Almost one in five of capital's empty homes are in Lambeth, figures show

A family was moved out of this home for works to be completed, but it has since been squatted

A family was moved out of this home for works to be completed, but it has since been squatted

First published in Streatham Your Local Guardian: Photograph of the Author by , Assistant Editor

Lambeth Council has double the number of empty homes of any other London authority, figures released under the Freedom of Information (FoI) act show.

Of more than 5,600 empty properties in the 22 London boroughs which replied to an FoI request, almost one in five is in Lambeth.

As the Streatham Guardian revealed last week, some 1,090 council homes in Lambeth are currently empty, an increase of 183 homes in nine months.

A comparison with other boroughs shows how Lambeth Living, the company managing Lambeth’s 26,431 council homes, is struggling in comparison to other boroughs to provide homes from its stock for the 18,000 people on its growing housing waiting list.

Of 32,879 council homes in Camden, just 485 are empty.

Lambeth’s housing service is also one of the worst in London at preventing squatting. A shocking 100 properties were squatted in 2009 compared with just four in Camden.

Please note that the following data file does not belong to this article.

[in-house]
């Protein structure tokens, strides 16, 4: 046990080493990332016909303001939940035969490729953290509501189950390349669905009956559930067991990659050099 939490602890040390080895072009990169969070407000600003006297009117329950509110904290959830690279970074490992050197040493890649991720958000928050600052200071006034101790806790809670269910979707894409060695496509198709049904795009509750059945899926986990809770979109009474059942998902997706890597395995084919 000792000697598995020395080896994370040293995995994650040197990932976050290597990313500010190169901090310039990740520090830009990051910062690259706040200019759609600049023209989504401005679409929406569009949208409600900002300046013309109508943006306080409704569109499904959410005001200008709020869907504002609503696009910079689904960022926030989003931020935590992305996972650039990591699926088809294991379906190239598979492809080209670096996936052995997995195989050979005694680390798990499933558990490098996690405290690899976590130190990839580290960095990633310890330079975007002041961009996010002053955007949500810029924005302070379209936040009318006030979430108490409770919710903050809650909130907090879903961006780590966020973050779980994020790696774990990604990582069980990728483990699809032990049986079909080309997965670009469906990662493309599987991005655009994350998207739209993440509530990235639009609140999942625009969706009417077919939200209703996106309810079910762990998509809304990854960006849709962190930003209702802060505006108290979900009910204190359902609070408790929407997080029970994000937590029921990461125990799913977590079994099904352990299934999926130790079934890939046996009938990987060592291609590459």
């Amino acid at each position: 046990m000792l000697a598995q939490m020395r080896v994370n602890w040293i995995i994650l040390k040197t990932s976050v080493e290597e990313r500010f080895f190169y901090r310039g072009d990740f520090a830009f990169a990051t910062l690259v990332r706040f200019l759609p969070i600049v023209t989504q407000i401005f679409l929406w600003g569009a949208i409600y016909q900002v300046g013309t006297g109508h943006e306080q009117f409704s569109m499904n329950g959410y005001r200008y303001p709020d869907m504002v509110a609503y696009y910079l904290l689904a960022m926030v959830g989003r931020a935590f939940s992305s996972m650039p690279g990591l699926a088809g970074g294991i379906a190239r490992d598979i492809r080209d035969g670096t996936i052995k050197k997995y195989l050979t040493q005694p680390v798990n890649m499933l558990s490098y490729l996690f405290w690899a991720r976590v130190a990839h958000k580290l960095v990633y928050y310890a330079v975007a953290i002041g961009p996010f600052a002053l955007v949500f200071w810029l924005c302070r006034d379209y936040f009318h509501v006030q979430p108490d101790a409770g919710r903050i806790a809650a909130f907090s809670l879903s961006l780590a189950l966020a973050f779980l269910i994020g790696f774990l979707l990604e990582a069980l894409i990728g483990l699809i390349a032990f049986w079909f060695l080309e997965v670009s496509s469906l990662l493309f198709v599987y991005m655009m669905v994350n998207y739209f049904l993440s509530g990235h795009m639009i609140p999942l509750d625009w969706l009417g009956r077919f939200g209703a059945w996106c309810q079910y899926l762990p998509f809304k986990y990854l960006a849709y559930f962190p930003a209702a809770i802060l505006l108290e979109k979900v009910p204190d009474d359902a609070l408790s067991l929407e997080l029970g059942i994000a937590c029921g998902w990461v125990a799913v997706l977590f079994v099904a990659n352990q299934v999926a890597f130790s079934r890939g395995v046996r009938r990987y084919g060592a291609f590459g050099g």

Only Tower Hamlets Council had more properties squatted.

Empty homes in Lambeth are estimated to be costing the housing service £8m a year, which some say has led to soaring rents for the borough’s tenants.

If an inflation-busting 5 per cent rent increase from April is pushed through by Lambeth Council, rents will have gone up by almost 20 per cent in two years.

A Lambeth Council spokesperson said: "Lambeth Council has one of the largest housing stocks in London and we are determined to resolve the issue of empty properties.

"We have already implemented schemes to reduce the number of such properties across the borough. Over the past financial year, we have brought 899 empty homes back into use.

"£7m has been earmarked to bring a further 340 empty properties up to a lettable standard. We are also using an additional £2m from the sale of empty properties that are beyond economic repair to refurbish a further 200 vacant properties. For every one property sold, at least four vacant homes can be brought back into use. This action is part os a two year programme of work to tackle empty properties."

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